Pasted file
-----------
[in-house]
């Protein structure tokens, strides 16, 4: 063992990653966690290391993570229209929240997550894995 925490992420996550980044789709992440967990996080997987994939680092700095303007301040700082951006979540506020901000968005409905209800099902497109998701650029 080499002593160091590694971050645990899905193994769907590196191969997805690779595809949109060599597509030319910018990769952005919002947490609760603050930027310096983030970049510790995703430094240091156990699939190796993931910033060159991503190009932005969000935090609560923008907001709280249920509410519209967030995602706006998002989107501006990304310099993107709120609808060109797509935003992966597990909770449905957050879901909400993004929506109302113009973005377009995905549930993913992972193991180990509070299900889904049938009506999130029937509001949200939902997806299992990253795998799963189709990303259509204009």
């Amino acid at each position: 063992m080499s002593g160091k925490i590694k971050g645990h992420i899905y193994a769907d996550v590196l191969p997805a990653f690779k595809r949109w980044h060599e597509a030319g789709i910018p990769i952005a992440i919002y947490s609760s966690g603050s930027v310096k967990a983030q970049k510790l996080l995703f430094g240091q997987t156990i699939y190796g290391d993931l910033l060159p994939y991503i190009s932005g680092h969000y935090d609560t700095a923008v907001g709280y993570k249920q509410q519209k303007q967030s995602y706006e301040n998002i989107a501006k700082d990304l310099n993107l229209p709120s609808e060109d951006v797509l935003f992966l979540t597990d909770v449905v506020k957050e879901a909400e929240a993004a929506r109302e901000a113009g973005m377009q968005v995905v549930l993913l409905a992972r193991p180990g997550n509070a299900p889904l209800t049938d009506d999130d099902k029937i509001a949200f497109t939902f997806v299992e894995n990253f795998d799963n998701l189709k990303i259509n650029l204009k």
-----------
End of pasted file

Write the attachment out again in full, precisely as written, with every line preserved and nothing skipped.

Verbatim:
[in-house]
């Protein structure tokens, strides 16, 4: 063992990653966690290391993570229209929240997550894995 925490992420996550980044789709992440967990996080997987994939680092700095303007301040700082951006979540506020901000968005409905209800099902497109998701650029 080499002593160091590694971050645990899905193994769907590196191969997805690779595809949109060599597509030319910018990769952005919002947490609760603050930027310096983030970049510790995703430094240091156990699939190796993931910033060159991503190009932005969000935090609560923008907001709280249920509410519209967030995602706006998002989107501006990304310099993107709120609808060109797509935003992966597990909770449905957050879901909400993004929506109302113009973005377009995905549930993913992972193991180990509070299900889904049938009506999130029937509001949200939902997806299992990253795998799963189709990303259509204009």
């Amino acid at each position: 063992m080499s002593g160091k925490i590694k971050g645990h992420i899905y193994a769907d996550v590196l191969p997805a990653f690779k595809r949109w980044h060599e597509a030319g789709i910018p990769i952005a992440i919002y947490s609760s966690g603050s930027v310096k967990a983030q970049k510790l996080l995703f430094g240091q997987t156990i699939y190796g290391d993931l910033l060159p994939y991503i190009s932005g680092h969000y935090d609560t700095a923008v907001g709280y993570k249920q509410q519209k303007q967030s995602y706006e301040n998002i989107a501006k700082d990304l310099n993107l229209p709120s609808e060109d951006v797509l935003f992966l979540t597990d909770v449905v506020k957050e879901a909400e929240a993004a929506r109302e901000a113009g973005m377009q968005v995905v549930l993913l409905a992972r193991p180990g997550n509070a299900p889904l209800t049938d009506d999130d099902k029937i509001a949200f497109t939902f997806v299992e894995n990253f795998d799963n998701l189709k990303i259509n650029l204009k």